Did you know the French have one of the lowest obesity rates in Europe? In contrast to the 22% obesity rate in America, less than 10% of French citizens tip the scales in the obese range. Is it because they’re genetically blessed? Probably not. More likely it’s their eating habits and their approach and mindset towards food. How do they differ from eating habits in the U.S?
French Women Eat Mindfully and Practice Portion Control
The portion sizes we serve up in America are shocking to the French who typically eat half the portion sizes people in Western countries eat at a meal. That doesn’t mean they deprive themselves of the foods they enjoy. They’re not afraid to enjoy a pastry or a serving of dark chocolate, but they keep the portions small, just enough to appreciate the taste – and appreciate it they do. The French eat slowly and mindfully, taking the time to savor each bite. You can do the same.
How can you make meals more mindful and, ultimately, more enjoyable? Stop munching in front of the computer or nibbling while you’re driving – keep your eyes on the road. When you sit down to a meal, focus on what you’re eating by being mindful of the tastes and textures of what you’re experiencing. Slow down the pace of your meals to give your appetite hormones time to signal your brain you’re full.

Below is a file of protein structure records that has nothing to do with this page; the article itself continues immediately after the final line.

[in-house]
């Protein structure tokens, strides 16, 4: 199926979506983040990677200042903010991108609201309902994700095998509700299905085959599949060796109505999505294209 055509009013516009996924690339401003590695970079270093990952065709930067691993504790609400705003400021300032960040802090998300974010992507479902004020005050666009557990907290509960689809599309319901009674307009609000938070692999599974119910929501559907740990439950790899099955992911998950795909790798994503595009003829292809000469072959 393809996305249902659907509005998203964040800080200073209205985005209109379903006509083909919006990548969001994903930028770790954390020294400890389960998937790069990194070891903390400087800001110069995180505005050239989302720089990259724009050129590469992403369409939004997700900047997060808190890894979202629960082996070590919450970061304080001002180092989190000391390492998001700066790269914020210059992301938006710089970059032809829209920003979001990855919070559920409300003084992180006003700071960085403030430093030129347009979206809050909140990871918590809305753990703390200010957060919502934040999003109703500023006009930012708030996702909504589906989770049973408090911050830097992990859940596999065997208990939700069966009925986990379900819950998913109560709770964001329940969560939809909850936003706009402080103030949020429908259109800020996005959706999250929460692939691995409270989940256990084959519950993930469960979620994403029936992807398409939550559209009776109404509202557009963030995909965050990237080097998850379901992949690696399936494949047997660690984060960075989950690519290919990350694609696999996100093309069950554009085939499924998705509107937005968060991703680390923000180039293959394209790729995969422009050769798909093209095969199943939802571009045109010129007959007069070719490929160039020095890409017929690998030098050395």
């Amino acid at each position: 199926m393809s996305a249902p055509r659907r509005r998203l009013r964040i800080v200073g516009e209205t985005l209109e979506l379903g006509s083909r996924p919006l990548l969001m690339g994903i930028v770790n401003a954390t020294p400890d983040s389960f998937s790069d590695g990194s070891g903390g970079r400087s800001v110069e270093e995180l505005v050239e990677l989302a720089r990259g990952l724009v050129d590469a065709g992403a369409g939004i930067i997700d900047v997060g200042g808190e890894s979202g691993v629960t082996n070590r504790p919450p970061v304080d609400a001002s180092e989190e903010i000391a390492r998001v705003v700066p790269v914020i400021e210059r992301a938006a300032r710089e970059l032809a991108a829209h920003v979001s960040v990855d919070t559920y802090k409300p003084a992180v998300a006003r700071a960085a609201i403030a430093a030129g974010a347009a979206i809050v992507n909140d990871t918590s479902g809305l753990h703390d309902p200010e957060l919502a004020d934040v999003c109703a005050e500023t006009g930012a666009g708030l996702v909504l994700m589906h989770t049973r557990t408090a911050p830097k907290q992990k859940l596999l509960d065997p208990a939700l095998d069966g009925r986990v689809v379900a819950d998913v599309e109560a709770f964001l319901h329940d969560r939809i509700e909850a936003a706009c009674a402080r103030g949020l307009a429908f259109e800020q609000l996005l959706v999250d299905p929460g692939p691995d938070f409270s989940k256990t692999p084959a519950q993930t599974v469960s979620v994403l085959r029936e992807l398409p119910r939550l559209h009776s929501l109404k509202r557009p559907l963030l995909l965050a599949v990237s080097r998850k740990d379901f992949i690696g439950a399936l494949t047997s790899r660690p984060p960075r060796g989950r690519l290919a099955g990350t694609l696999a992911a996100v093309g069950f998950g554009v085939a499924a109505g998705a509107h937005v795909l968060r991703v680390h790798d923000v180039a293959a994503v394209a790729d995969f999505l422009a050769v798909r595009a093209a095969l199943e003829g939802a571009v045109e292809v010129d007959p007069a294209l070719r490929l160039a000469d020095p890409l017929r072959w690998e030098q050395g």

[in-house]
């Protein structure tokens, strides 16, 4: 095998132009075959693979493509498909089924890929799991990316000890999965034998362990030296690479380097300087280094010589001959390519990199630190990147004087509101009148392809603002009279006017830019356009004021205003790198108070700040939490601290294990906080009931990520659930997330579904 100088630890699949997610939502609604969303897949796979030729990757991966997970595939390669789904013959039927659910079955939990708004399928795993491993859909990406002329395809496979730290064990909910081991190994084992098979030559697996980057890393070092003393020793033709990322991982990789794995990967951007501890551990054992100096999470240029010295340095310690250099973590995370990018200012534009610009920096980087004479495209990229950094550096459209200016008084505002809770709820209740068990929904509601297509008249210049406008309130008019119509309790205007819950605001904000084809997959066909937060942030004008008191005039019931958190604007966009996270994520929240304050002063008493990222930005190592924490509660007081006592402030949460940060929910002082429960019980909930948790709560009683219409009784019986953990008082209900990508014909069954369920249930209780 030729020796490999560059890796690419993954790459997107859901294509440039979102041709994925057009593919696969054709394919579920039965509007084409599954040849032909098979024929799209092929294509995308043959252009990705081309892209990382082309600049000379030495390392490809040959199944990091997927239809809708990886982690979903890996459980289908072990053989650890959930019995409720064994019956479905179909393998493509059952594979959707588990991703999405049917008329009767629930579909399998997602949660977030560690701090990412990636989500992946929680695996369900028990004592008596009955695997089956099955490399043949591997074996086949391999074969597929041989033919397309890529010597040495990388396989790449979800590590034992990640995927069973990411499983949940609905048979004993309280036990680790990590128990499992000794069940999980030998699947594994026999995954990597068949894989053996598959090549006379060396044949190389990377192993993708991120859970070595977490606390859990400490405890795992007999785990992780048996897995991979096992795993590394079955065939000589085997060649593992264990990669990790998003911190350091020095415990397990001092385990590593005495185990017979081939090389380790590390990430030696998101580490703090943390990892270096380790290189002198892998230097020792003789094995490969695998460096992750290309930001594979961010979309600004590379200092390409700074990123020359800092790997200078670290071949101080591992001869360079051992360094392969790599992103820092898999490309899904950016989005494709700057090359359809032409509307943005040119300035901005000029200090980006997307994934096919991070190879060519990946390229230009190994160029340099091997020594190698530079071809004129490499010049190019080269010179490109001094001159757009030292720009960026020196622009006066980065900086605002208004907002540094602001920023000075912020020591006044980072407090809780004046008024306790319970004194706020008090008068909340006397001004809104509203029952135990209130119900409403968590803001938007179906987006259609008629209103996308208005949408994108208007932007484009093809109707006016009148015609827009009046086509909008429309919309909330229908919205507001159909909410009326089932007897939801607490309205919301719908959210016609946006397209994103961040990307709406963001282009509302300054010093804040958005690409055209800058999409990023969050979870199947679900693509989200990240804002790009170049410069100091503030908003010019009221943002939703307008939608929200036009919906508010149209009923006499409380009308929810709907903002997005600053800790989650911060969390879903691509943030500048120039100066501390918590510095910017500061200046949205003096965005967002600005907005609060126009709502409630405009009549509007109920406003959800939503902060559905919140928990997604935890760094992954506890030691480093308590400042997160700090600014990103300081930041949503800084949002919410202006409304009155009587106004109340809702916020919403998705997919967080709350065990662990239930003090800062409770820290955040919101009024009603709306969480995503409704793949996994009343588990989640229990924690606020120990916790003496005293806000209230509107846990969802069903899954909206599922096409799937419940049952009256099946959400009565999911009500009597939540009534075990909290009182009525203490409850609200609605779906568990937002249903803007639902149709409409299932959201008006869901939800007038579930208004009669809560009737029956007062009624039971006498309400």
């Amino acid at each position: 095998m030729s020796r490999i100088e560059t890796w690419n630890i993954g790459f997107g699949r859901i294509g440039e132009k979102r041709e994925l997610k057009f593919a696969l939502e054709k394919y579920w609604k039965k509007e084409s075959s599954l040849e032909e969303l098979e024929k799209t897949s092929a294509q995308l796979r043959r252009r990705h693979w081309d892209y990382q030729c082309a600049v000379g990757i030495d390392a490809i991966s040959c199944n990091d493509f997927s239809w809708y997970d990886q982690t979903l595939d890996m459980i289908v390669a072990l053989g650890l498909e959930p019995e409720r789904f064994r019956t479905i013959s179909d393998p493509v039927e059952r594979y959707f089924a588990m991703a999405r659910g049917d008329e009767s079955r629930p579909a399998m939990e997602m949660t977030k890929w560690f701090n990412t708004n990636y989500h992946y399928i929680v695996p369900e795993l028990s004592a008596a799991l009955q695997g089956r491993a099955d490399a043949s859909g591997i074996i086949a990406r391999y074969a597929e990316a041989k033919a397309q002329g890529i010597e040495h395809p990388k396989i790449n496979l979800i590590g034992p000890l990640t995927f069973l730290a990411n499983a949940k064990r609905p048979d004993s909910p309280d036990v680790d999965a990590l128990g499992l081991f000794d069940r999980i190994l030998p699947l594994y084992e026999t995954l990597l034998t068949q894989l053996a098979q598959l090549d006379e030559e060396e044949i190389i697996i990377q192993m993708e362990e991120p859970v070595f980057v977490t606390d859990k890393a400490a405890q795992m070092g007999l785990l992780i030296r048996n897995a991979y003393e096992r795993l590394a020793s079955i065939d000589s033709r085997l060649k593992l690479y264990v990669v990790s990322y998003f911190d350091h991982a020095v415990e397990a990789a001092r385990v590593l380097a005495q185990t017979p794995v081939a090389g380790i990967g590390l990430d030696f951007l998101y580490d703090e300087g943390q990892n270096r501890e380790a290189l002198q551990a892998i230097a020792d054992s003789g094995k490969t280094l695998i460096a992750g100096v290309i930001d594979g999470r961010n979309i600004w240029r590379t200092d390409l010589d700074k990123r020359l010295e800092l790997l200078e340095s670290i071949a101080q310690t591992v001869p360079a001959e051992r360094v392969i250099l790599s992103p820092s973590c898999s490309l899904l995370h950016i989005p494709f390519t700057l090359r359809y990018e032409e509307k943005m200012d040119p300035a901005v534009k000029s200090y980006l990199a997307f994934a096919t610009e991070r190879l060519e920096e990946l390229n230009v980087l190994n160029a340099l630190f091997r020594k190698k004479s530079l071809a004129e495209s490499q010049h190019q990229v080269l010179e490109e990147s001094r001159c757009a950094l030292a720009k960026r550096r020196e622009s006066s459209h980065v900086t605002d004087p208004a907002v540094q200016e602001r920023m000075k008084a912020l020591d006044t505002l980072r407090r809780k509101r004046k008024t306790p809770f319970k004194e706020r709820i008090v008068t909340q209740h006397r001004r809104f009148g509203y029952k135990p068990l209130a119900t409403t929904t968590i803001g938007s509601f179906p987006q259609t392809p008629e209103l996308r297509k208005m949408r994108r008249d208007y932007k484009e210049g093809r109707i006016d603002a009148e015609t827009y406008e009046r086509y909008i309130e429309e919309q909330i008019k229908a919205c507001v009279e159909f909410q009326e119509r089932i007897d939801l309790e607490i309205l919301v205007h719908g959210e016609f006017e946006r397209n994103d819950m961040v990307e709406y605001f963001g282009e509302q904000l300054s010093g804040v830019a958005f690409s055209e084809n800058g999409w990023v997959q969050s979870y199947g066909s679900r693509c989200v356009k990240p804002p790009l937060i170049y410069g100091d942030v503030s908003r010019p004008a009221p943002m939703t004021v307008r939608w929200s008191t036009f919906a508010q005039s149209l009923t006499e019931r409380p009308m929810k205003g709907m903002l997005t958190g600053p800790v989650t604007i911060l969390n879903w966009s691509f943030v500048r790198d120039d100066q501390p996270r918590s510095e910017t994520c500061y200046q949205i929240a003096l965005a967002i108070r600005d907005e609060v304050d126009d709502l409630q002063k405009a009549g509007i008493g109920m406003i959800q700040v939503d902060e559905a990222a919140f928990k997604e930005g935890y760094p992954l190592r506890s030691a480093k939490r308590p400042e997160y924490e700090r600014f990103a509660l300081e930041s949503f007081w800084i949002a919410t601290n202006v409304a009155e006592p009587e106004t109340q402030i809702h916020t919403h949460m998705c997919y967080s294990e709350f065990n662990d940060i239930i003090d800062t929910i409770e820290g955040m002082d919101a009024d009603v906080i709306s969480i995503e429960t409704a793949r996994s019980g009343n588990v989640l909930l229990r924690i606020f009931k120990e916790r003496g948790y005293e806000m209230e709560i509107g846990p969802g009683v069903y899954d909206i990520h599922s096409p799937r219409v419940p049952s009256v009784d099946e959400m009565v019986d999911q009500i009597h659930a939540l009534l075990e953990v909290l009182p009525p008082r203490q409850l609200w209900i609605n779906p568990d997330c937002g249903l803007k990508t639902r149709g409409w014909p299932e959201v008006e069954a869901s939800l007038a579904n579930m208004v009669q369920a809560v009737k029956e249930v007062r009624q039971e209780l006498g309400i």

French Women: They Favor Real Foods
The French typically won’t sacrifice quality for convenience. They prefer whole foods rather than packaged and processed ones. They embrace the experience of picking out high-quality whole foods, often from Farmer’s markets and preparing them artfully at home. French citizens choose the best ingredients they can afford for food preparation – extra virgin olive oil rather than the cheaper oils, like soybean oil, you find in most processed foods. Along with meat, they prepare an array of fresh vegetables carefully chosen from a local market or Farmer’s market. Although they generally eat high-calorie foods like cheese, they eat small portions. Presentation is important. To the French, food is an art form.
French Women Eat Yogurt
Supposedly, eating yogurt is one of the secrets the French use to control their weight. They may be on to something. In a study published in the International Journal of Obesity, obese adults who reduced their calorie intake by 500 calories daily to lose weight lost more body fat and tummy fat when they consumed three yogurts daily. In fact, the group who ate thrice-a-day yogurt lost 81% more tummy fat and 61% more body fat compared to the control group who didn’t. The reason?
Some studies point to the calcium in yogurt, but yogurt is also a good source of probiotic bacteria, gut-friendly bacteria that play a role in weight control. Obese people have gut populations that differ from leaner folks. In animals, when gut bacteria from a lean animal are transferred to an obese one, the obese one loses weight. Yogurt is also relatively high in protein, making it more satiating than a higher carb choice that lacks protein like a bagel.